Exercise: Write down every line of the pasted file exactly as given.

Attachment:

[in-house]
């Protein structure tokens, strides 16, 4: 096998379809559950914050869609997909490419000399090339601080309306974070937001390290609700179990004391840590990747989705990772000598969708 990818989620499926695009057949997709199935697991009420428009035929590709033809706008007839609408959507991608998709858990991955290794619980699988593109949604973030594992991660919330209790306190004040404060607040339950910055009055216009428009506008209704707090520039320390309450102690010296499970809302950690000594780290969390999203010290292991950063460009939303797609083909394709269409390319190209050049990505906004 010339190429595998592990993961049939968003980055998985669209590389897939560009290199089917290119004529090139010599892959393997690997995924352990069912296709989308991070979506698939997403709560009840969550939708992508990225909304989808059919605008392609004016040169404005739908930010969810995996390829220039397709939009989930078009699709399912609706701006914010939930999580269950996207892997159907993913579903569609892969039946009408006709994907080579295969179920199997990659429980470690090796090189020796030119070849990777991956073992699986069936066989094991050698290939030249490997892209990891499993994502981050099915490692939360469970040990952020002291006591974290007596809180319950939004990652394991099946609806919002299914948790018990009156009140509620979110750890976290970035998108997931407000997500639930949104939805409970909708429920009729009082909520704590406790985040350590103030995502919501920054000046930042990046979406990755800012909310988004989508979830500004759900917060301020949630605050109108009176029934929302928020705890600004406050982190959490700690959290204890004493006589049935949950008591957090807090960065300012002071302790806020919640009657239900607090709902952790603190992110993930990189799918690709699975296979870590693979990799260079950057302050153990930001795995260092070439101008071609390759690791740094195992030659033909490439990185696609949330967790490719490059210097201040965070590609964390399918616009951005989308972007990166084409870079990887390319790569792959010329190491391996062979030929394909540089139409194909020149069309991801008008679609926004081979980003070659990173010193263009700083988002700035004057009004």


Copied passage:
[in-house]
């Protein structure tokens, strides 16, 4: 096998379809559950914050869609997909490419000399090339601080309306974070937001390290609700179990004391840590990747989705990772000598969708 990818989620499926695009057949997709199935697991009420428009035929590709033809706008007839609408959507991608998709858990991955290794619980699988593109949604973030594992991660919330209790306190004040404060607040339950910055009055216009428009506008209704707090520039320390309450102690010296499970809302950690000594780290969390999203010290292991950063460009939303797609083909394709269409390319190209050049990505906004 010339190429595998592990993961049939968003980055998985669209590389897939560009290199089917290119004529090139010599892959393997690997995924352990069912296709989308991070979506698939997403709560009840969550939708992508990225909304989808059919605008392609004016040169404005739908930010969810995996390829220039397709939009989930078009699709399912609706701006914010939930999580269950996207892997159907993913579903569609892969039946009408006709994907080579295969179920199997990659429980470690090796090189020796030119070849990777991956073992699986069936066989094991050698290939030249490997892209990891499993994502981050099915490692939360469970040990952020002291006591974290007596809180319950939004990652394991099946609806919002299914948790018990009156009140509620979110750890976290970035998108997931407000997500639930949104939805409970909708429920009729009082909520704590406790985040350590103030995502919501920054000046930042990046979406990755800012909310988004989508979830500004759900917060301020949630605050109108009176029934929302928020705890600004406050982190959490700690959290204890004493006589049935949950008591957090807090960065300012002071302790806020919640009657239900607090709902952790603190992110993930990189799918690709699975296979870590693979990799260079950057302050153990930001795995260092070439101008071609390759690791740094195992030659033909490439990185696609949330967790490719490059210097201040965070590609964390399918616009951005989308972007990166084409870079990887390319790569792959010329190491391996062979030929394909540089139409194909020149069309991801008008679609926004081979980003070659990173010193263009700083988002700035004057009004």